One disclaimer. My company is Spigit, which provides an enterprise innovation platform. We integrate social software heavily into our application, so naturally my take on Mark’s post will differ. But readers of this blog know I’ve been part of the Enterprise 2.0 field for a while. Perhaps my perspective isn’t so surprising.

On to it then!

Emergence

Credit: Dion Hinchcliffe

Credit: Dion Hinchcliffe

Are ideas the province of a privileged few?

Emergence is a cornerstone of Enterprise 2.0. The principle says that ideas and knowledge are found throughout an organization, not just in the executive suite. In the daily rhythms of their work, employees everywhere build up an immense trove of experience and learnings. They encounter the “why don’t we?” questions every day. It’s tapping these ideas and knowledge that drives the value proposition of Enterprise 2.0, and is reshaping the corporate workplace.

In the graphic to the right, Dion Hinchcliffe provides a basis for considering traditional software versus social software. There is, obviously, a need for both inside companies. For instance, financial accounting is not an emergent activity. The SEC and FASB have very specific standards for companies to follow. Auditors have a series of criteria they use to confirm the integrity of a company’s financial statements. Centralized control and access are important here.

Innovation, on the other hand, does not have similar constraints. There are really two limits for business innovation:

  1. Do ideas meet the strategic direction of the company?
  2. Does the company have the resources to turn an idea into an innovation?

The nature of innovation – what’s next? – means that tapping the full power of an organization is important. That doesn’t mean that everyone is constantly ideating. Things do need to be done. But as Stefan Lindegaard writes in his post Should everyone work with innovation?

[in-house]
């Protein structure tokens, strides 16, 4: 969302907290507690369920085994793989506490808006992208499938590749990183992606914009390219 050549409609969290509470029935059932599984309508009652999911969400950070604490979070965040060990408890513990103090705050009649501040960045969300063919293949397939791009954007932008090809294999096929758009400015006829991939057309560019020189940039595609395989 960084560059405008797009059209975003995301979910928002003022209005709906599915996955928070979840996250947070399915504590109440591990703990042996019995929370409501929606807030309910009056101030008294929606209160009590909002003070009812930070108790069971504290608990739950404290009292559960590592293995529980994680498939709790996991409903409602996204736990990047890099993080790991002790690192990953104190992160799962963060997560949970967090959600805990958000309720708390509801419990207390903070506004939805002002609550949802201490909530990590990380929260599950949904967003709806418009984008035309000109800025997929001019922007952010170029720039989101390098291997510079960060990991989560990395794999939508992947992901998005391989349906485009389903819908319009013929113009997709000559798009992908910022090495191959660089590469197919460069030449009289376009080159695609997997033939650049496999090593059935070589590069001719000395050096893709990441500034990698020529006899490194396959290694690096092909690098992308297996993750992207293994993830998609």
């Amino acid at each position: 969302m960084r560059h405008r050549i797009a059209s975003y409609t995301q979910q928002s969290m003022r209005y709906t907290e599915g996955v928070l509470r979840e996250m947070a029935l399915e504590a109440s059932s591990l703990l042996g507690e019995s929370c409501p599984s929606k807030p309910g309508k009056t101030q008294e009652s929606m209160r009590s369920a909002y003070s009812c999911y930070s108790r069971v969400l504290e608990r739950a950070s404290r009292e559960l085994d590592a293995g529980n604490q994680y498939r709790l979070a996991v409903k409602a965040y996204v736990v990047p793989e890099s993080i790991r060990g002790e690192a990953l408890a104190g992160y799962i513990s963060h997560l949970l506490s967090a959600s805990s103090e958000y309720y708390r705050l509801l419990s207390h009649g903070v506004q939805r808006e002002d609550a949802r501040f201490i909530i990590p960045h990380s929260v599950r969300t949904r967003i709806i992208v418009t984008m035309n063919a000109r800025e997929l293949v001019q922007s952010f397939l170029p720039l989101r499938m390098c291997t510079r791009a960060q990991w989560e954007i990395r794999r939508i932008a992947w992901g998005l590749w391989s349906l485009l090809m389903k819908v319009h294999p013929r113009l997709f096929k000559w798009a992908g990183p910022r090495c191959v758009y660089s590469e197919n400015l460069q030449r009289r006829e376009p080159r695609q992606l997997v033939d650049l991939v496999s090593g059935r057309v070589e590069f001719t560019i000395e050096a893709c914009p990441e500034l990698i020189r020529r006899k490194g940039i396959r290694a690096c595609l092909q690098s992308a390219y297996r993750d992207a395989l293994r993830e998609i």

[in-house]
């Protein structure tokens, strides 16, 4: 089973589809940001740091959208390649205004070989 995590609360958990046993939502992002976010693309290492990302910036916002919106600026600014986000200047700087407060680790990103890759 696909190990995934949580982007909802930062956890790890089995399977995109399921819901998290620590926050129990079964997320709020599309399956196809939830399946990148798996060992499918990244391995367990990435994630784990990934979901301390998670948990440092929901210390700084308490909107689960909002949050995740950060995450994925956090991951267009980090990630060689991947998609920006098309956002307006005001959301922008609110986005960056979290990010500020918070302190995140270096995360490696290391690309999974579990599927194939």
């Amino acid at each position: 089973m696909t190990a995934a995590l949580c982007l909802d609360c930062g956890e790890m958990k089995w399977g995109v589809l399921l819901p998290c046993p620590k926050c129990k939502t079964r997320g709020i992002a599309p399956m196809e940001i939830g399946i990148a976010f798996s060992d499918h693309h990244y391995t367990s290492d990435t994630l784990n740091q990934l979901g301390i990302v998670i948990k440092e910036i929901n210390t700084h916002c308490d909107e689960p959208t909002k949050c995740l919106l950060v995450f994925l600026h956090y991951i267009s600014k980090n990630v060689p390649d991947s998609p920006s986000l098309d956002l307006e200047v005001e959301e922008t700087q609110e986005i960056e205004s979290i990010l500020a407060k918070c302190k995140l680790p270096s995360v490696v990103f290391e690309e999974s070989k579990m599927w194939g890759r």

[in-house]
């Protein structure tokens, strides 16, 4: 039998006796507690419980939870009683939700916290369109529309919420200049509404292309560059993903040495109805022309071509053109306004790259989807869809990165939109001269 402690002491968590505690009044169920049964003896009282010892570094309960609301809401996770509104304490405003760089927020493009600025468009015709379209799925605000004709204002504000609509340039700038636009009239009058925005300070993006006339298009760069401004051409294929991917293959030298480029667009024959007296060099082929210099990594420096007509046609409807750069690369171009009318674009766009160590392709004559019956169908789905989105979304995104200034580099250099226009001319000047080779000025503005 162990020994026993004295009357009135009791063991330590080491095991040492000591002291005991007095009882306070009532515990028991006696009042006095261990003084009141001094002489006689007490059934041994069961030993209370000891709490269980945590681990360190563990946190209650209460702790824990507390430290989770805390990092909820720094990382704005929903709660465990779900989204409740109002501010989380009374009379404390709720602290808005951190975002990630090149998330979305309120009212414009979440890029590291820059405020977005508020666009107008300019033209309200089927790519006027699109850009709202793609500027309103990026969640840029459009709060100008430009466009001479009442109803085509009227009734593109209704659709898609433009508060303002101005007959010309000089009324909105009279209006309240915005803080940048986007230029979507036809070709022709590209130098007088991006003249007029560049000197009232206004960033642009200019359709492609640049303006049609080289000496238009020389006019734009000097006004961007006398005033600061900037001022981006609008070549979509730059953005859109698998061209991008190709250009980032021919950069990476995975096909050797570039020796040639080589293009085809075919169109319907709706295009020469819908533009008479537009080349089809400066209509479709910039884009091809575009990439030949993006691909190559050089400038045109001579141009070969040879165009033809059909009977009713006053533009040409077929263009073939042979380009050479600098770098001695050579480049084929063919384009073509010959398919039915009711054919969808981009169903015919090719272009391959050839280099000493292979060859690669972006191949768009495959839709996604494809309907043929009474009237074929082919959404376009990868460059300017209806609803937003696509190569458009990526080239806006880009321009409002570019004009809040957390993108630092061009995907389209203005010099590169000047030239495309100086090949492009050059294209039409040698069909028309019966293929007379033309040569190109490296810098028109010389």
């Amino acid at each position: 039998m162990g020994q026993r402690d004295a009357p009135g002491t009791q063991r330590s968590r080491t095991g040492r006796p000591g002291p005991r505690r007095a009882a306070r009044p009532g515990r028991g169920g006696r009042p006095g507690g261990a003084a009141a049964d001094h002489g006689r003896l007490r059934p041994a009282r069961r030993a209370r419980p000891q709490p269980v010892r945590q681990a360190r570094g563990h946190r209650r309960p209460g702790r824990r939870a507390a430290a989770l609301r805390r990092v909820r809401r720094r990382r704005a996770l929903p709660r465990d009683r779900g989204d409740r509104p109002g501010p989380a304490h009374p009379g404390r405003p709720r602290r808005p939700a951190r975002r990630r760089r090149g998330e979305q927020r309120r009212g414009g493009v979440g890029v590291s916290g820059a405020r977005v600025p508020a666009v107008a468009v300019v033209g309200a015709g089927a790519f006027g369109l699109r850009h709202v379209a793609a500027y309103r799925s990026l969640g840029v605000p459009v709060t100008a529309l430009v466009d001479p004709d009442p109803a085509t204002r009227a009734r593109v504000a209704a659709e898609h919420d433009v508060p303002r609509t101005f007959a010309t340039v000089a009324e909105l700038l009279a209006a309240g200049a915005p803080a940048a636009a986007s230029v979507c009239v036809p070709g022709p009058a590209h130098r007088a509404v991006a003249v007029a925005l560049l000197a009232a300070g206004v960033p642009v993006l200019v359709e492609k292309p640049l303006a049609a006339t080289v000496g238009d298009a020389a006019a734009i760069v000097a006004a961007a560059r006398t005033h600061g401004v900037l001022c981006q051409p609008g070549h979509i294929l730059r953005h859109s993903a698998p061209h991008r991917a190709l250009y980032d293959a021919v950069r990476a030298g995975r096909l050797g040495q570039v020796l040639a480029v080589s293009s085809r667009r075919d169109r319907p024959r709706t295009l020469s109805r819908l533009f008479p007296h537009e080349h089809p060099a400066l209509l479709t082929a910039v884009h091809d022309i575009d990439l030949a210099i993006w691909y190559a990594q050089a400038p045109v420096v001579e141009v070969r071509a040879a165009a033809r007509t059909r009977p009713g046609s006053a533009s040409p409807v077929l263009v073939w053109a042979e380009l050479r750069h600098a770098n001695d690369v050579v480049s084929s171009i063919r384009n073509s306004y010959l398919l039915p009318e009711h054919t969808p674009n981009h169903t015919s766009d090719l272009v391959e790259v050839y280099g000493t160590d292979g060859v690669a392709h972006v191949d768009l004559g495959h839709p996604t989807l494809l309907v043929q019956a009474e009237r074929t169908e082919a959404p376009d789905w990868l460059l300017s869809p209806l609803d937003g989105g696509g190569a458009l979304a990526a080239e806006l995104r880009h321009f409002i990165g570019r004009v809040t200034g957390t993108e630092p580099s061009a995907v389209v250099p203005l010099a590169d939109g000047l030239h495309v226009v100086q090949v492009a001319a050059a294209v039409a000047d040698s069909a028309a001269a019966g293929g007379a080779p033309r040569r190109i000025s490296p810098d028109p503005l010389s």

On the other hand, every employee should be given the opportunity to work with innovation even at a certain radical level through a variety of initiatives setup by your innovation leaders. This could be idea generating campaigns, internal business plan competitions and innovation camps.

That strikes me as the right answer. No limits on employees’ opportunities to contribute ideas.

Filters

“It’s not information overload. It’s filter failure.” Clay Shirky, Web 2.0 Expo.

The issue of how to handle an avalanche of contributions – ideas, requests, information – has emerged as an acute issue with the proliferation of online media. You’ll find people discussing issues of noise vs. signal, “email bankruptcy” and the need to pare down their social networks.

Clay Shirky gets it right in his philosophical positioning. The capacity of every individual to generate contributions is significant. That’s not going away, and as we’ve seen with the use of Twitter in the Iranian election protests, it shouldn’t.

Rather, the focus needs to be in refining the ways people manage information. Instinctively, you know when a piece of information is valuable. Have you stopped to consider why it was valuable? What were the contextual variables that made it so?